- Friday, 18 June 2010 17:14
Yesterday, Thursday, 17 June, the delegates to the General
Chapter elected Abbot Hugh Richard Anderson OSB to a six-year term as the
fifteenth President of the American-Cassinese
Congregation. The fiftieth general chapter was convened at St. Bernard Abbey, Cullman, Alabama, 13-18
Abbot Hugh succeeds Abbot Timothy Kelly OSB offered his resignation for
reasons of health, midway through his second term as president which became
effective 16 June.
Abbot Hugh, 72, was First Councilor of the Congregation at
the time of his election, had served as the eighth abbot of Saint Procopius Abbey, Lisle, Illinois,
having served from 1985-2002. The Benedictine community of monks of Saint
Procopius was founded in Chicago in 1885, became a conventual priory in 1887, an
abbey in 1894; the abbey transferred to its present location in Lisle, IL in 1914.
According to process, Abbot
Hugh’s election was confirmed by Archabbot Douglas Nowicki OSB, the Second
Councilor. In St Bernard’s abbey church Abbot Hugh celebrated a Mass of
Thanksgiving and concluded the Mass with the singing of the Te Deum.
- Monday, 07 June 2010 19:05
Benedictine abbots and by extension all monks, nuns and Christians are expected to give to the Lord an account of the way the goods of creation are used (Rule of St Benedict & Luke 16:2). In various contexts Pope Benedict has also addressed the Church on the proper use of creation for the good humanity and over the long haul. Questions of environmental sustainability surface more and more these days with critical assessments of how we live viz. the ideals by which we live (the Gospel, theology), questions of stewardship, availability of manpower, money, etc.
A good example of what I am indicating are the environmental programs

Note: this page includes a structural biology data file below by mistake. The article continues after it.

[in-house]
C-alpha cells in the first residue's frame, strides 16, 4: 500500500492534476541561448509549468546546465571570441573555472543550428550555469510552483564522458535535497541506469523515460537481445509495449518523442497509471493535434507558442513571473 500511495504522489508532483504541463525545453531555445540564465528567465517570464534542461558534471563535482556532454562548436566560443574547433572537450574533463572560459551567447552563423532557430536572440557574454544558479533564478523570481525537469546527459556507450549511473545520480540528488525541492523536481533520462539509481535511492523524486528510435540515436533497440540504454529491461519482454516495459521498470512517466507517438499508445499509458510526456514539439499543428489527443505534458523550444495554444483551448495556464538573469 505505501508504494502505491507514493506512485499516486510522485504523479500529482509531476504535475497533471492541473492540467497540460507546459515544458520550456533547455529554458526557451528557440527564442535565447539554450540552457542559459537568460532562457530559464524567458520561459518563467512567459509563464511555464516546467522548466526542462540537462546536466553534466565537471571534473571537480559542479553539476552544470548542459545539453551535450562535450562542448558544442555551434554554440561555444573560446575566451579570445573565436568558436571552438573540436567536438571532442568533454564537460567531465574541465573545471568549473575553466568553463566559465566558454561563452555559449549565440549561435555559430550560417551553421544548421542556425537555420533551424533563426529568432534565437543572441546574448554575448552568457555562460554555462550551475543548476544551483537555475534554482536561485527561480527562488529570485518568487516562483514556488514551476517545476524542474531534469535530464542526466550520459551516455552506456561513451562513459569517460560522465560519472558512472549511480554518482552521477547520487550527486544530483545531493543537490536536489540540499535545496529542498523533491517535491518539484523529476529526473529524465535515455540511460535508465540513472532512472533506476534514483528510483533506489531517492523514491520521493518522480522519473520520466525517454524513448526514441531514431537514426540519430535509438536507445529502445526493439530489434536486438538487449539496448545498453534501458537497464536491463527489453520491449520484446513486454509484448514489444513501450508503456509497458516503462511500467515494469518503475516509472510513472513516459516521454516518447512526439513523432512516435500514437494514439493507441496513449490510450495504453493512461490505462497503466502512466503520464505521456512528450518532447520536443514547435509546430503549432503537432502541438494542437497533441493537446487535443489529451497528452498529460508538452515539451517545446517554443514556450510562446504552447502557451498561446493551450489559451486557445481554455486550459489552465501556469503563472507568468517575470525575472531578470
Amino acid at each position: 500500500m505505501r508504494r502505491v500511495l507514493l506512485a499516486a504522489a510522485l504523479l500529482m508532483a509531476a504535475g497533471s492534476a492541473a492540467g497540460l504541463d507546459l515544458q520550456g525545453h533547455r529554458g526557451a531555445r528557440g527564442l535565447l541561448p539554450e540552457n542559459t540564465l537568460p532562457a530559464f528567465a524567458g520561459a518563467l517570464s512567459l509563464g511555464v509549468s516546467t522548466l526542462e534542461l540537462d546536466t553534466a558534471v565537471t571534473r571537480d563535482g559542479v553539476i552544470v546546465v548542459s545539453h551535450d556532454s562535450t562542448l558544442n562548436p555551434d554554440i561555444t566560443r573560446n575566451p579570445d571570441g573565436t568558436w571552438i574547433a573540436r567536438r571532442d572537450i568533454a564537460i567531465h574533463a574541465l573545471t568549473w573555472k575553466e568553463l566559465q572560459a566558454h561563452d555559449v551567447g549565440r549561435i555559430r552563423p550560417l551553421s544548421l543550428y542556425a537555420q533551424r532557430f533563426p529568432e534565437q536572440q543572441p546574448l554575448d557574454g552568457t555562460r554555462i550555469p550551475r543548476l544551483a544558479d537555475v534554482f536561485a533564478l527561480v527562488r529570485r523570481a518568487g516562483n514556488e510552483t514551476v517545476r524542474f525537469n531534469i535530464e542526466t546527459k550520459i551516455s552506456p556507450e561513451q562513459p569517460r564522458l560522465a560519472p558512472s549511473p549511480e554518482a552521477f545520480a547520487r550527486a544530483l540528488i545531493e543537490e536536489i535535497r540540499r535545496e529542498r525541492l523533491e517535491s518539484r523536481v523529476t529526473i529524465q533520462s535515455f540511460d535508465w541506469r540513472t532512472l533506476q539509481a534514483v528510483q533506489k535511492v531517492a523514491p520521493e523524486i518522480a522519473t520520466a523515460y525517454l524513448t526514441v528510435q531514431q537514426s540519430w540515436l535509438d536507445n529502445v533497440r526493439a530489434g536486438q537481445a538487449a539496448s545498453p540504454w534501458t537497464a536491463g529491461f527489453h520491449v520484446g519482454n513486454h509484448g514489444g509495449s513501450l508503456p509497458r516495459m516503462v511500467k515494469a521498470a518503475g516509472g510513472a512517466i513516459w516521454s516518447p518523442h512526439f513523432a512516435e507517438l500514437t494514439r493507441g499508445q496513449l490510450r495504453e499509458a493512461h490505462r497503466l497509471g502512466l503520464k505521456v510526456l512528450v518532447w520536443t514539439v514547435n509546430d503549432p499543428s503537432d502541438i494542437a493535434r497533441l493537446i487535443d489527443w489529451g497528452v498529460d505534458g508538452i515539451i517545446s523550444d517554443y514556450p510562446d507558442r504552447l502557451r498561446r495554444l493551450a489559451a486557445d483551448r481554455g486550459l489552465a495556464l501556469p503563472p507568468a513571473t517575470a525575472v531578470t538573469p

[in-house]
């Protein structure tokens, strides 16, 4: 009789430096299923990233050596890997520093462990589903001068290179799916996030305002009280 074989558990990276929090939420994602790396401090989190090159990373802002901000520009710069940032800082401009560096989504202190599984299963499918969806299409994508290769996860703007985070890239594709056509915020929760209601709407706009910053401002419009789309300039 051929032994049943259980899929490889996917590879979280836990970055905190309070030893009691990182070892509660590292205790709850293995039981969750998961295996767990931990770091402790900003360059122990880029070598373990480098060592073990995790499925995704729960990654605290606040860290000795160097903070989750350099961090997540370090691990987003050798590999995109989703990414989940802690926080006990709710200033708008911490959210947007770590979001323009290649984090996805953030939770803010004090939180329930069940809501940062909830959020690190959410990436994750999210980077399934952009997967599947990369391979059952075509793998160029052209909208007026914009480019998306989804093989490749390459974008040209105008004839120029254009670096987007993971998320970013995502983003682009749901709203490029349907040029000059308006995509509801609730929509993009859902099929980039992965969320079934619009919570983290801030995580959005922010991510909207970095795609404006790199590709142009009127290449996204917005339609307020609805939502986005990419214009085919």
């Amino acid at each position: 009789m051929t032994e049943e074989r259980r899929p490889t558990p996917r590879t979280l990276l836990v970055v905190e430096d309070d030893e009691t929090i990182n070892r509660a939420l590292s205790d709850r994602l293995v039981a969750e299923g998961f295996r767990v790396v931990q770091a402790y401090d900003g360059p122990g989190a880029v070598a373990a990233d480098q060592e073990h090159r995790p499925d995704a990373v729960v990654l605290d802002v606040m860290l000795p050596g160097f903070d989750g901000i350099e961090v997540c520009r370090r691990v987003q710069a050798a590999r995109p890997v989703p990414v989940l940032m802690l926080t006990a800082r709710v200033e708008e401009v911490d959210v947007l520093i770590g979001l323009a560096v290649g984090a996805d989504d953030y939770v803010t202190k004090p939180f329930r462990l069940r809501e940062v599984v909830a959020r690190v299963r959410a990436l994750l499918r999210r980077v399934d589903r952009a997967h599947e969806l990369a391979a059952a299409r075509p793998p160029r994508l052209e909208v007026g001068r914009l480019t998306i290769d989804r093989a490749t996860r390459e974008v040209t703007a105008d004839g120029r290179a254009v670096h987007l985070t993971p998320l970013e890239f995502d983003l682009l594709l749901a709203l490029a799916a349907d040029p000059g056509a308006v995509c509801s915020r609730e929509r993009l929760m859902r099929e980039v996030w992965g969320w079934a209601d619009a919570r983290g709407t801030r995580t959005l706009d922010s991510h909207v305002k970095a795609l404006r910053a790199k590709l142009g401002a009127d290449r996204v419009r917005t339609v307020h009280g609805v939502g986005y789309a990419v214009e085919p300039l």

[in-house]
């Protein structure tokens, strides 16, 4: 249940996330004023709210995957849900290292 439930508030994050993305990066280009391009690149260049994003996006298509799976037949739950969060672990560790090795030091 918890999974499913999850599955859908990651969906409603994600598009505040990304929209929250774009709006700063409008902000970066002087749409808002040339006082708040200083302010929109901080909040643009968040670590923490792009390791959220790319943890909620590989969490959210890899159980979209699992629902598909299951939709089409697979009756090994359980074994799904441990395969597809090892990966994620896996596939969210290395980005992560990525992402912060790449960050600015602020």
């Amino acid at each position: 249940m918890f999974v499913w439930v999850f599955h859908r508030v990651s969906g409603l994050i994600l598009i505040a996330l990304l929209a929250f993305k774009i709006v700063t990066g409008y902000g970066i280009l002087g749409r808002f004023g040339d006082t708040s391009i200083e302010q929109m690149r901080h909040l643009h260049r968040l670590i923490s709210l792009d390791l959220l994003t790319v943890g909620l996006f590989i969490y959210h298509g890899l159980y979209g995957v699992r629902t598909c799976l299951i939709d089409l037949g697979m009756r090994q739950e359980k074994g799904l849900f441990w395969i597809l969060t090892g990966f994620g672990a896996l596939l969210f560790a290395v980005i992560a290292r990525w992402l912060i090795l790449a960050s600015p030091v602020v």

sponsored by the monks of St John’s Abbey and University to take a deeper look into a holistic approach to the environment in light of various disciplines. In the last few years the monks of the Abbey of Saint Gregory the Great, Portsmouth, RI, have begun a number of initiatives to be good stewards
: a wind turbine and a large garden to supply the abbey and the school with fresh vegetables, name a few (more info here
). Also, we can survey various abbeys who made some good choices by the planting of hundreds of trees to reclaim a forest by the monks of St Meinrad Archabbey, the comprehensive review of Sant’Anselmo (Rome) to see how more efficient they can be, Conception Abbey working wind technology and St Mary’s Abbey maintaining an apple orchard, an extensive garden, land preservation and a few bee hives. But these few good things raise the question of how all of us think and act green for better and healthy living.
Monks, nuns, priests, brothers and sisters are expected to live differently from the secular counterparts; seemingly the seculars do a lot better a living with a green consciousness. But Benedictines and Franciscans usually get praise for their being good stewards of creation.
Two very recent items which are good to note:
- Tuesday, 11 May 2010 22:15
Archabbot Douglas R. Nowicki, O.S.B., 65, the eleventh Archabbot
of Saint Vincent Archabbey, was re-elected as the major superior of the
Benedictine community in Latrobe Pennsylvania on Tuesday, May 11.
In his role as
the Archabbot of Saint Vincent Archabbey, Archabbot Douglas serves as the spiritual